2342. Treatment Implications of Herpes Simplex Virus Central Nervous System Infection in Canadian Infants <90 days old: A Pediatric Investigators Collaborative Network on Infections in Canada (PICNIC) Study
Session: Poster Abstract Session: Pediatric Viral Infections
Saturday, October 6, 2018
Room: S Poster Hall
  • IDSA poster.pdf (880.9 kB)
  • Background: In the pre-acyclovir era, HSV CNS infection was associated with very high morbidity and mortality. Since antiviral drugs recommended for therapy and long-term prophylaxis improve outcomes, clinicians need to be able to clinically detect young infants most likely to have HSV to facilitate early initiation of therapy. Limited data exist on outcomes of infants who require prolonged therapy and those completing prophylaxis. The objective of this study is to identify clinical and laboratory features associated with HSV CNS disease and describe outcomes following antiviral therapy and prophylaxis.

    Methods: Infants <90 days old with a discharge diagnosis of meningitis or encephalitis from whom a virus was identified from cerebrospinal fluid (CSF) were included. These were identified using PICNIC’s retrospective database of microbiologically-confirmed CNS infections detected January 2013 to December 2014. Clinical features and outcomes of HSV and non-HSV infection were compared.

    Results: Of the 112 cases of viral infections, HSV accounted for 8 (7%) and enterovirus for 103 (92%). Eight (100%) HSV cases and 45 (43%) non-HSV cases presented at <21 days. Four (50%) HSV cases had no pleocytosis. HSV cases were more likely to require ICU admission (p=0.016), present with seizures (p<0.001) and have extra-CNS disease (p<0.001). Among infants <3 weeks of age, seizures were more likely in HSV than non-HSV cases (4 (50%) vs. 4 (8%); p=0.013). All HSV cases received acyclovir for a median of 23 days. Two (25%) remained PCR-positive at 21 days; these were treated for 51 and 42 days respectively until PCR negative or death (acyclovir resistance was confirmed post-mortem). Four infants received suppressive acyclovir until 6 months, one of whom developed virologically-proven CNS recurrence and subsequent infantile spasms. Neurodevelopmental morbidity (4 (57%) versus 7 (7%)) was more likely in HSV than non-HSV (p=0.003).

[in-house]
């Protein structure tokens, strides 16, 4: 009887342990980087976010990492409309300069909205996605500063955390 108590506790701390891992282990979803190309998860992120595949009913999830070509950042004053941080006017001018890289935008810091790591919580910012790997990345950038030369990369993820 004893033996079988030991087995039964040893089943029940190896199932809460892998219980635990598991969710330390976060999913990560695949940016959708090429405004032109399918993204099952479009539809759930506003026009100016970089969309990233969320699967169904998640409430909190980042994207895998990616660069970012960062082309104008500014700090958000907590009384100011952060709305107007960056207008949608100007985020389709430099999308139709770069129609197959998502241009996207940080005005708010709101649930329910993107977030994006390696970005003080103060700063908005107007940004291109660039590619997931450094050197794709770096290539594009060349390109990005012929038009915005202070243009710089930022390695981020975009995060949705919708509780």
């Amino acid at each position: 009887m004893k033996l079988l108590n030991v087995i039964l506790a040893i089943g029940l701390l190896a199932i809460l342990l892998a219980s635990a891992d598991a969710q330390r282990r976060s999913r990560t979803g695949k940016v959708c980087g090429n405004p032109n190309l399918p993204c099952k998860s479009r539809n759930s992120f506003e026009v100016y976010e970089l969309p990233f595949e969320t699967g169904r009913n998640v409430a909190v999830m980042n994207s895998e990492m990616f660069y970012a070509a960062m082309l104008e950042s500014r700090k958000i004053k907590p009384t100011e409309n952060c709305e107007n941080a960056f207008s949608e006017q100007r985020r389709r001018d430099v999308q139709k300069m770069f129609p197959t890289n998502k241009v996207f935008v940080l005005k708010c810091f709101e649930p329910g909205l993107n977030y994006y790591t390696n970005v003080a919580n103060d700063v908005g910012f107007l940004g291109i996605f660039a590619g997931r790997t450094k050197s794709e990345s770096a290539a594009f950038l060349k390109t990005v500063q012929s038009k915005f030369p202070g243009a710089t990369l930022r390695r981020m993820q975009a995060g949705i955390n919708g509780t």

Conclusion: High levels of suspicion for viral infections must be maintained for young infants presenting with seizures in the first 3 weeks of life. CSF pleocytosis may often be absent. Resistance testing should be considered if PCR remains positive beyond 21 days. CNS recurrences may still occur beyond the recommended period of prophylaxis.

    Dara Petel, MD1, Michelle Barton, MBBS1, Christian Renaud, MD, MSc, FRCPC2, Lynda Ouchenir, MD3, Jason C. Brophy, MD, MSc, DTM4, Jennifer Bowes, M Sc5, Sarah Khan, MD, FRCPC6, Ari Bitnun, MD, MSc7, Jane Mcdonald, MD8, André-Anne Boisvert, MD9, Joseph Ting, MBBS, FRCPC, MPH10, Ashley Roberts, MD, M.Ed., FRCPC10 and Joan Robinson, MD11, (1)Department of Paediatrics, Western University, London, ON, Canada, (2)Infectious Diseases Division, Department of Pediatrics, CHU Sainte-Justine, Université de Montréal, Montréal, QC, Canada, (3)Pediatrics, CHU Sainte-Justine, Montreal, QC, Canada, (4)Children's Hospital of Eastern Ontario, University of Ottawa, Ottawa, ON, Canada, (5)Infectious Diseases, Children's Hospital of Eastern Ontario, Ottawa, ON, Canada, (6)Pediatrics, The Hospital for Sick Children, Toronto, ON, Canada, (7)The Hospital for Sick Children, University of Toronto, Toronto, ON, Canada, (8)Mcgill University, Montreal, QC, Canada, (9)MCUH, Montreal, QC, Canada, (10)Pediatrics, University of British Columbia, Vancouver, BC, Canada, (11)University of Alberta, Edmonton, AB, Canada


    D. Petel, None

    M. Barton, None

    C. Renaud, None

    L. Ouchenir, None

    J. C. Brophy, None

    J. Bowes, None

    S. Khan, None

    A. Bitnun, None

    J. Mcdonald, None

    A. A. Boisvert, None

    J. Ting, None

    A. Roberts, None

    J. Robinson, None

    Findings in the abstracts are embargoed until 12:01 a.m. PDT, Wednesday Oct. 3rd with the exception of research findings presented at the IDWeek press conferences.